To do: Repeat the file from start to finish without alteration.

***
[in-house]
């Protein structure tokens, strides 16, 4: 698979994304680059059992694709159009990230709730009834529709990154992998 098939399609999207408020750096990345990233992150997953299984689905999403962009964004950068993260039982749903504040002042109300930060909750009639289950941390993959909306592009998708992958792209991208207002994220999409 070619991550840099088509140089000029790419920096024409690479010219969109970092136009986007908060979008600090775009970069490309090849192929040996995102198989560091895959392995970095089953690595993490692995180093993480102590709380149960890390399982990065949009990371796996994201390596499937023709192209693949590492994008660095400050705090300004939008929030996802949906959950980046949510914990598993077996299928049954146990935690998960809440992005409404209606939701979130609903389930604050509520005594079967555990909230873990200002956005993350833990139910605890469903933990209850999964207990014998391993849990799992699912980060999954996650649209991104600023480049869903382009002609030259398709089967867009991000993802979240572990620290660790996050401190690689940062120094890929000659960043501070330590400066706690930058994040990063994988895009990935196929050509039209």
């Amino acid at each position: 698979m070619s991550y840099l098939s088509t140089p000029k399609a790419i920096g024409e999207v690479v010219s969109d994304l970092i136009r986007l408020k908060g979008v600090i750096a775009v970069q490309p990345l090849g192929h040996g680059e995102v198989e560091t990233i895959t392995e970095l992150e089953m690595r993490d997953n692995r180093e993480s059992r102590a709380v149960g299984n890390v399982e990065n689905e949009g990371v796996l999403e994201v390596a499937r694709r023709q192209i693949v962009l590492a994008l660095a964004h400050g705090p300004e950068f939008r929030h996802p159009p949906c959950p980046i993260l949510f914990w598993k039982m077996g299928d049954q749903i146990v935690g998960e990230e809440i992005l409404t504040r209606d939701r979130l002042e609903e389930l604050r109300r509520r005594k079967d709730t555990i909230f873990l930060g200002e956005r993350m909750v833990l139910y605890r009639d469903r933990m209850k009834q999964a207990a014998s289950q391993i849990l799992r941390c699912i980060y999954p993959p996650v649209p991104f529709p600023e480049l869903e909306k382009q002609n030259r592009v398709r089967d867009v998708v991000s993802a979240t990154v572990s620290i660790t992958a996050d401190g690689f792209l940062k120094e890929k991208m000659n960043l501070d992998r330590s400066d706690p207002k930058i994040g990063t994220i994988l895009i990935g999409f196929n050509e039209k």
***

[in-house]
């Protein structure tokens, strides 16, 4: 698979994304680059059992694709159009990230709730009834529709990154992998 098939399609999207408020750096990345990233992150997953299984689905999403962009964004950068993260039982749903504040002042109300930060909750009639289950941390993959909306592009998708992958792209991208207002994220999409 070619991550840099088509140089000029790419920096024409690479010219969109970092136009986007908060979008600090775009970069490309090849192929040996995102198989560091895959392995970095089953690595993490692995180093993480102590709380149960890390399982990065949009990371796996994201390596499937023709192209693949590492994008660095400050705090300004939008929030996802949906959950980046949510914990598993077996299928049954146990935690998960809440992005409404209606939701979130609903389930604050509520005594079967555990909230873990200002956005993350833990139910605890469903933990209850999964207990014998391993849990799992699912980060999954996650649209991104600023480049869903382009002609030259398709089967867009991000993802979240572990620290660790996050401190690689940062120094890929000659960043501070330590400066706690930058994040990063994988895009990935196929050509039209």
């Amino acid at each position: 698979m070619s991550y840099l098939s088509t140089p000029k399609a790419i920096g024409e999207v690479v010219s969109d994304l970092i136009r986007l408020k908060g979008v600090i750096a775009v970069q490309p990345l090849g192929h040996g680059e995102v198989e560091t990233i895959t392995e970095l992150e089953m690595r993490d997953n692995r180093e993480s059992r102590a709380v149960g299984n890390v399982e990065n689905e949009g990371v796996l999403e994201v390596a499937r694709r023709q192209i693949v962009l590492a994008l660095a964004h400050g705090p300004e950068f939008r929030h996802p159009p949906c959950p980046i993260l949510f914990w598993k039982m077996g299928d049954q749903i146990v935690g998960e990230e809440i992005l409404t504040r209606d939701r979130l002042e609903e389930l604050r109300r509520r005594k079967d709730t555990i909230f873990l930060g200002e956005r993350m909750v833990l139910y605890r009639d469903r933990m209850k009834q999964a207990a014998s289950q391993i849990l799992r941390c699912i980060y999954p993959p996650v649209p991104f529709p600023e480049l869903e909306k382009q002609n030259r592009v398709r089967d867009v998708v991000s993802a979240t990154v572990s620290i660790t992958a996050d401190g690689f792209l940062k120094e890929k991208m000659n960043l501070d992998r330590s400066d706690p207002k930058i994040g990063t994220i994988l895009i990935g999409f196929n050509e039209k």